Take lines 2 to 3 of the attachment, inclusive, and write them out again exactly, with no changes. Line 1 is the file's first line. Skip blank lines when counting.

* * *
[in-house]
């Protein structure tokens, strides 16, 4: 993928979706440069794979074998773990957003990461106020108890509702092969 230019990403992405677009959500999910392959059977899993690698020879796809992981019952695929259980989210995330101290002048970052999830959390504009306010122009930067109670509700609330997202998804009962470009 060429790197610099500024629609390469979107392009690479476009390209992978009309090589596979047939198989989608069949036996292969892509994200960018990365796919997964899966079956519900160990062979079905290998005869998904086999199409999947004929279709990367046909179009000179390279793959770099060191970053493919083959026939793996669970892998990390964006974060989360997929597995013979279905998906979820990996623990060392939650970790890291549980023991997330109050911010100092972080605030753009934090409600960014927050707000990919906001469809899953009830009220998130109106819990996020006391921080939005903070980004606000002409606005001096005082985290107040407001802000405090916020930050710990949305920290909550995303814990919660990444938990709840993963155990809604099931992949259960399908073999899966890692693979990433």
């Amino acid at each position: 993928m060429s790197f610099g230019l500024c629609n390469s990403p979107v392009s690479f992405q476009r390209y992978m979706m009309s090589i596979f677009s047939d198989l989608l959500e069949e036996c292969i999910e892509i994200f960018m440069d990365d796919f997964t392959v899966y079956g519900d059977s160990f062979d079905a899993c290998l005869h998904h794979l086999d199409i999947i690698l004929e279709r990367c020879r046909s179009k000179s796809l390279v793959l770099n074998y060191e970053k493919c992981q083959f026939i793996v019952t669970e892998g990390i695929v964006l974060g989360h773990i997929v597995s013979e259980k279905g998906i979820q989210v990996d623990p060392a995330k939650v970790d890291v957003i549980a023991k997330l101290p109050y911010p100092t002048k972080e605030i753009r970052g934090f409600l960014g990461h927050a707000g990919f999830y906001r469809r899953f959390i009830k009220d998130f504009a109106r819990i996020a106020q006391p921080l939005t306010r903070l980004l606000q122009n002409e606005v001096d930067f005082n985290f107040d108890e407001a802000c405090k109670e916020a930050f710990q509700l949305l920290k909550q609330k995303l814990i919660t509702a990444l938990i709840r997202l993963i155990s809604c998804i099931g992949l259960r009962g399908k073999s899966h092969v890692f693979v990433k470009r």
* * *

């Protein structure tokens, strides 16, 4: 993928979706440069794979074998773990957003990461106020108890509702092969 230019990403992405677009959500999910392959059977899993690698020879796809992981019952695929259980989210995330101290002048970052999830959390504009306010122009930067109670509700609330997202998804009962470009 060429790197610099500024629609390469979107392009690479476009390209992978009309090589596979047939198989989608069949036996292969892509994200960018990365796919997964899966079956519900160990062979079905290998005869998904086999199409999947004929279709990367046909179009000179390279793959770099060191970053493919083959026939793996669970892998990390964006974060989360997929597995013979279905998906979820990996623990060392939650970790890291549980023991997330109050911010100092972080605030753009934090409600960014927050707000990919906001469809899953009830009220998130109106819990996020006391921080939005903070980004606000002409606005001096005082985290107040407001802000405090916020930050710990949305920290909550995303814990919660990444938990709840993963155990809604099931992949259960399908073999899966890692693979990433």
């Amino acid at each position: 993928m060429s790197f610099g230019l500024c629609n390469s990403p979107v392009s690479f992405q476009r390209y992978m979706m009309s090589i596979f677009s047939d198989l989608l959500e069949e036996c292969i999910e892509i994200f960018m440069d990365d796919f997964t392959v899966y079956g519900d059977s160990f062979d079905a899993c290998l005869h998904h794979l086999d199409i999947i690698l004929e279709r990367c020879r046909s179009k000179s796809l390279v793959l770099n074998y060191e970053k493919c992981q083959f026939i793996v019952t669970e892998g990390i695929v964006l974060g989360h773990i997929v597995s013979e259980k279905g998906i979820q989210v990996d623990p060392a995330k939650v970790d890291v957003i549980a023991k997330l101290p109050y911010p100092t002048k972080e605030i753009r970052g934090f409600l960014g990461h927050a707000g990919f999830y906001r469809r899953f959390i009830k009220d998130f504009a109106r819990i996020a106020q006391p921080l939005t306010r903070l980004l606000q122009n002409e606005v001096d930067f005082n985290f107040d108890e407001a802000c405090k109670e916020a930050f710990q509700l949305l920290k909550q609330k995303l814990i919660t509702a990444l938990i709840r997202l993963i155990s809604c998804i099931g992949l259960r009962g399908k073999s899966h092969v890692f693979v990433k470009r």